Deploying and testing OpenStack is very easy
If you read the headline and your eyebrows raised, you are at the right place. I believe that most of us, who experienced at least one deployment of OpenStack, will agree that deploying OpenStack can be a quite frustrating experience. It doesn’t matter if you are using it for debugging your code or it’s an integral part of your CI environment, deploying OpenStack often with changes, can be complex. Let’s stop for a minute and think why it’s like that.
You run ‘openstack overcloud deploy’ and after a couple of minutes you find out it failed and if that’s not enough, then you open the deployment log just to find a very (very!) long output that doesn’t give you an clue as to why the deployment failed. In the following sections we’ll see how can we get to the root of the problem.
This is the second post on Zuul, which focuses on deploying it and its services. To learn what is Zuul and how it works, I recommend to read the previous post.
Methods of deployment
I’ll introduce two ways to deploy Zuul. Both are basically the same, but in one you will have this nice Ansible role which you can execute really quickly, while using the other way will require you to execute each command manually.
For a quick deployment, use the Ansible way. To learn how exactly the deployment is done, step by step, use the manual way.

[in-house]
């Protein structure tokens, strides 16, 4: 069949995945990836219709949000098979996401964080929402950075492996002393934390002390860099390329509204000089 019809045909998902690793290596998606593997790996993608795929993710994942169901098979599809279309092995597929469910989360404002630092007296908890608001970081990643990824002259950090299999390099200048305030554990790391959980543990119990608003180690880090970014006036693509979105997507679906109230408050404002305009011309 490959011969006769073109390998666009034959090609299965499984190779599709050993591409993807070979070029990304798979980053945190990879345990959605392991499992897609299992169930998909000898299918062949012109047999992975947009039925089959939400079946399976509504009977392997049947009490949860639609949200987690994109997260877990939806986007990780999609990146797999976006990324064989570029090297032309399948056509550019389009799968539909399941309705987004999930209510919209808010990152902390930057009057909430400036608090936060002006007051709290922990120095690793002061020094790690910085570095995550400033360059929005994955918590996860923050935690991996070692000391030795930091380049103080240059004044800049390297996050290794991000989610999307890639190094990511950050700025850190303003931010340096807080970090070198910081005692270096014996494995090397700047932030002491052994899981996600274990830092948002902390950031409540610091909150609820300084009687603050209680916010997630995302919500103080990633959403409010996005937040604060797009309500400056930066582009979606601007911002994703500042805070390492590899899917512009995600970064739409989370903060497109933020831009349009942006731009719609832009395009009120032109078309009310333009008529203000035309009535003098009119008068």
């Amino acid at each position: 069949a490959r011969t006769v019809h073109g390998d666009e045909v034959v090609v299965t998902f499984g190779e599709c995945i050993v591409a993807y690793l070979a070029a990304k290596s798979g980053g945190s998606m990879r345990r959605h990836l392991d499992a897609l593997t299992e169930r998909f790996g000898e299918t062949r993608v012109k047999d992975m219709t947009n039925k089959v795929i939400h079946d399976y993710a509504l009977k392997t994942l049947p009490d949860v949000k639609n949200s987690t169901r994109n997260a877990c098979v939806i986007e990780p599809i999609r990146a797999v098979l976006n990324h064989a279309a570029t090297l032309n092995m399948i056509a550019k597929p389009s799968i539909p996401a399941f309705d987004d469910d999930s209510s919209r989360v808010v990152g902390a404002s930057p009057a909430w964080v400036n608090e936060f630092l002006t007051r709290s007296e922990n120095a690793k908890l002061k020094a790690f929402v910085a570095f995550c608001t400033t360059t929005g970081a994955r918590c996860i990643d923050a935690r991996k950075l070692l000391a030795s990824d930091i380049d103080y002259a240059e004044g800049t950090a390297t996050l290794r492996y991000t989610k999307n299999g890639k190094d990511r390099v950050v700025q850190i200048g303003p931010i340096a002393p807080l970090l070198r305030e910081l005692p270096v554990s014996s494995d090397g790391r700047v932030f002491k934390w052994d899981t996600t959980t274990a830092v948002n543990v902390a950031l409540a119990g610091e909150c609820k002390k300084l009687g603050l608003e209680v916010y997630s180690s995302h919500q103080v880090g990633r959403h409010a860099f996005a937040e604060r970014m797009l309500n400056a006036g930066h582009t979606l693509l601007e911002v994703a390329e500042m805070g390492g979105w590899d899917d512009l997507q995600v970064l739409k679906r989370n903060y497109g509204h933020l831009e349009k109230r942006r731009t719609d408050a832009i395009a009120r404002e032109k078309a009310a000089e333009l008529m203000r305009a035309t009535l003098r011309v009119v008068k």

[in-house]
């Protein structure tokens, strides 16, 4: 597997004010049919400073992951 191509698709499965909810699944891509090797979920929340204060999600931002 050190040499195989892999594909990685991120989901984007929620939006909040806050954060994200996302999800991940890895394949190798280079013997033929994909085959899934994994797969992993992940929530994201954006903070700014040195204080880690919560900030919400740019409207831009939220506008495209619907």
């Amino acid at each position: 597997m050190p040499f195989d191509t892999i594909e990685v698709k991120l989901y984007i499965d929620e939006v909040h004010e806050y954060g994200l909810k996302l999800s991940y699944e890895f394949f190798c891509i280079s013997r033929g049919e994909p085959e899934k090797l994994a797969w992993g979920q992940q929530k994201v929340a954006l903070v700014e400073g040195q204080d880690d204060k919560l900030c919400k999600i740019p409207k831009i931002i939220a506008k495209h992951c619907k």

Recently I had the time to explore Zuul. I decided to gather everything I learned here in this post. Perhaps you’ll find it useful for your understanding of Zuul.
I split it into two posts. This post will focus on understanding what is Zuul and how it works. The second post will focus on how to deploy it along with common failures in the process.
What is Zuul?
In the beginning there was only Jenkins. The infra was unformed and broken , darkness and sadness was among developers. So the wise infra people decided to create Zuul.
What is CSIT?
Continuous System Integration Tests. Basically, Suites of integration tests for testing OpenDaylight components (alone or with other projects as OpenStack for example).
If you are familiar with OpenStack testing, then you can say it’s very similar to Tempest scenario tests.
The tests are executed automatically by OpenDaylight’s Jenkins on the lab provided by the Linux Foundation and can also be executed manually be any user, using Robot framework the integration/test repository.
This post should help you to execute the tests in your environment and publish the results with Jenkins Robot plugin.
You can also find small section of common failures in the bottom of this post.
To obtain the tests, run:
git clone https://git.opendaylight.org/gerrit/integration/test